Many businesses have found that COVID-19 has changed their trading environment. Some may need fewer staff to reduce costs and some may need staff with different skills and experience because the needs of their customers have changed. For many, it could be the first time that they have had to deal with the need to let staff go as part of a restructuring exercise.
This isn’t an easy situation to deal with from an emotional or practical point of view but at the very least you want to make sure you handle the process in the right way. Your remaining staff can then see that the situation was handled fairly and the business will be protected against any potential claims for unfair dismissal.
In June alone, nearly 1800 companies said they planned to cut more than 20 jobs. There will be many more smaller firms not included in this number. The fact that Covid-19 presents unique challenges and may be a once in a generation crisis doesn’t mean that special rules apply. Every restructuring will have to follow a legally compliant process and be fair and non-discriminatory.
Take Advice Before You Act
If restructuring is likely, you first need to make sure you understand the legal rights and risks involved. You may have to defend your decisions and the process by which you made them in a tribunal. Not only can this be costly in terms of compensation and costs, it can also damage your reputation.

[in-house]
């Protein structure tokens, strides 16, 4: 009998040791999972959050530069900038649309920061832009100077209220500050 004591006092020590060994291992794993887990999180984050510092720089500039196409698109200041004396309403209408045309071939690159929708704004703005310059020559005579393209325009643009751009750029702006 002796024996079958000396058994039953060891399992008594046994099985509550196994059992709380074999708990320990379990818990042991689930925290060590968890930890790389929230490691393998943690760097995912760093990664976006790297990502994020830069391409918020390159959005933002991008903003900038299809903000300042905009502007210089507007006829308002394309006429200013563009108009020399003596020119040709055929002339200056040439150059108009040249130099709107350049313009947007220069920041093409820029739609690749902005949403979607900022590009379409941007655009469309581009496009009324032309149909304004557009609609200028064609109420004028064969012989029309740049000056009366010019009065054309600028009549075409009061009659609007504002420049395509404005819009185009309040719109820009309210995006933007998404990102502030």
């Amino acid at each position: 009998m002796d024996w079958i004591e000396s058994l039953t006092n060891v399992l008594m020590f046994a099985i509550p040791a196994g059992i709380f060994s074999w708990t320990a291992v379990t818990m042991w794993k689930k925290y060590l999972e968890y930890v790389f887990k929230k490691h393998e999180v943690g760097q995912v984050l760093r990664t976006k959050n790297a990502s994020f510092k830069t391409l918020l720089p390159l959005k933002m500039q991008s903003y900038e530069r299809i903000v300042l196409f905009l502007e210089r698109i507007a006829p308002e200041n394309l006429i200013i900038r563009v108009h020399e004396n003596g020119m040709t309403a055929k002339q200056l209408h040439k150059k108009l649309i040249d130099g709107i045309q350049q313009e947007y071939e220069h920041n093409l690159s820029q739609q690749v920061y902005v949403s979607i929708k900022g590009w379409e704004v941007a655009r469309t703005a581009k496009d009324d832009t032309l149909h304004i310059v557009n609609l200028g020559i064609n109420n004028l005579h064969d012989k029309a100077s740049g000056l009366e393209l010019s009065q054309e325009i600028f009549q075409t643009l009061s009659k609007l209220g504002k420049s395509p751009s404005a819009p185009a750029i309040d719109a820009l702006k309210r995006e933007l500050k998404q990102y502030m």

If you plan to make more than 20 redundancies at one establishment you will have to carry out a collective consultation process that must start a specified number of days before the first redundancies are made.
Failing to comply with the key procedural stages of the redundancy process is a common problem. The fact that you feel the need to act quickly won’t cut much ice with a tribunal. Some other employers succumb to the temptation to disguise a dismissal for another reason as a redundancy. Again, this is not allowed. Redundancy means that that job function is no longer needed
Another common problem is failing to consider at-risk employees for alternative vacancies. Acting in haste could end up being costly for your businesses.
Alternatives to Redundancy
There are sometimes alternatives to making staff redundant including reducing hours or pay. What you are able to do will be governed by the employment contracts you have in place. You cannot unilaterally change terms and conditions without consulting with employees and getting their agreement.
For many, this period of uncertainty will prove the value of making sure that employment contracts and procedures are compliant and geared to the needs of the business. Above all, this isn’t the time to take chances and hope you are doing the right thing. If you think that you might need to restructure, the Business Team at Powells Law is ready to help you get the process right.
If this has started you wondering whether your employment contracts and processes fit the needs of your business, this would be an excellent time to take advice and put the right safeguards in place.